Volume 9, Number 2
Schema and Tuple Trees: An Intuitive Structure for Representing Relational Data
By Eric H. Herrin, II and Raphael A. Finkel
AbstractQddb is a publicly available database suite designed for applications in which the data is a set of records, each of contains hierarchical structure. For example, a database of patients contains a record for each patient; each patient record has multiple copies of visit substructures. Records containing such nested and replicated attributes are equivalent to the join of traditional relational tables. Qddb records therefore allow the data to be recorded in a more natural fashion than relational tables.
The presentation of data in Qddb is unusual but intuitive; the user usually views subset of a full relational row at any given time.
This paper presents schema and tuple trees, the underlying structures of a Qddb database. Instead of a set of full relational rows representing the join of several tables, the tuple tree represents the tables in a compressed form. Related data are stored and displayed together, which allows the application designer to build an application in a relatively small amount of time. The algorithms for search and presentation are quite efficient.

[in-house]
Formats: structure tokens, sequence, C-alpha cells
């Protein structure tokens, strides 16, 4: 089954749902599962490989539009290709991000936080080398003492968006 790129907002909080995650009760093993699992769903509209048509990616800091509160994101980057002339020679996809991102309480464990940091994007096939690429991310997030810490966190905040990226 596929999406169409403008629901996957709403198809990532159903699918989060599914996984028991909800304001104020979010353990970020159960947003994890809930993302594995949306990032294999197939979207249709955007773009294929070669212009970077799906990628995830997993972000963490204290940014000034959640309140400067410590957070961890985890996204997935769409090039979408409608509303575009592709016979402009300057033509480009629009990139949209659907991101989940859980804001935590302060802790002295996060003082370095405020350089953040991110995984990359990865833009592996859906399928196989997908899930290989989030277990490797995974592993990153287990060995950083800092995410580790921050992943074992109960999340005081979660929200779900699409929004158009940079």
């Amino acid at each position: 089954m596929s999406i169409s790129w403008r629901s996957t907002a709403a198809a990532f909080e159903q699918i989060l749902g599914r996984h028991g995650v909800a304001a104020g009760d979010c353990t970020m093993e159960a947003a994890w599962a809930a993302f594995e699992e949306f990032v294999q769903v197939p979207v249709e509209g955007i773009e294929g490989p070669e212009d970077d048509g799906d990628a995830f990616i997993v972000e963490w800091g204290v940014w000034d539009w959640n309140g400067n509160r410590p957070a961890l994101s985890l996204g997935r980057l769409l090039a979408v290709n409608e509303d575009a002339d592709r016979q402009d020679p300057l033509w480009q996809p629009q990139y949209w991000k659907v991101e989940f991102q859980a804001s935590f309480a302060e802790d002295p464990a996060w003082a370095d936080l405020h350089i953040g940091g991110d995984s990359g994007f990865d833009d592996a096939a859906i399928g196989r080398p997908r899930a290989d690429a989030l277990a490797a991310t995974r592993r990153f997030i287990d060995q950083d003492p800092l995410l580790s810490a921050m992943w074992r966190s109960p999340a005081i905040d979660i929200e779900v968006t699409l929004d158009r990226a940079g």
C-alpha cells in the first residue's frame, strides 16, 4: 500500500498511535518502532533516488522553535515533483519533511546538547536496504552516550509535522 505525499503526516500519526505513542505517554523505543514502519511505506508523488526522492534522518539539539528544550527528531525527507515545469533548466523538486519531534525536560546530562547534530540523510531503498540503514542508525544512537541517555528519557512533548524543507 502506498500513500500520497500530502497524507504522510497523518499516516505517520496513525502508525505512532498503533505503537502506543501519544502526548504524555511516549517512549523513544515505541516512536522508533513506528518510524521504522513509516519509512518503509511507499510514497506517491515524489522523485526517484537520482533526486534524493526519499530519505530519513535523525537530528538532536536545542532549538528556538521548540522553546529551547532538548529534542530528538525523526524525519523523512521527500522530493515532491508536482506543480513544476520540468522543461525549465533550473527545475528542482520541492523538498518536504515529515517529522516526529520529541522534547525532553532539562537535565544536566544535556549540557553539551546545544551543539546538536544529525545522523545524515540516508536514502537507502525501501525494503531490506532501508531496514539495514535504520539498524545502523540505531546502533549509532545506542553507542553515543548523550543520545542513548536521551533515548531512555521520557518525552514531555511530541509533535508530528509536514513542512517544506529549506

Setting Interrupt Priorities in Software via Interrupt Queueing and Processor Level Virtualisation
By Geoff Collyer
AbstractWhen hardware interrupt priorities don't match the needs of software, operating system designers often just suffer in silence. We describe another solution here: simulating the hardware priority interrupt queueing mechanism in software, but assigning the (software) interrupt priorities as we wish. This was done on an AMD 29200 microcontroller which has effectively only two interrupt levels: the clock and everything else.
Checking for Race Conditions in File Accesses
By Matt Bishop
AbstractFlaws due to race conditions in which the binding of a name to an object changes between repeated references occur in many programs. We examine one type of this flaw in the UNIX operating system, and describe a semantic method for detecting possible instances of this problem. We present the results of one such analysis in which a previously undiscovered race condition flaw was found.
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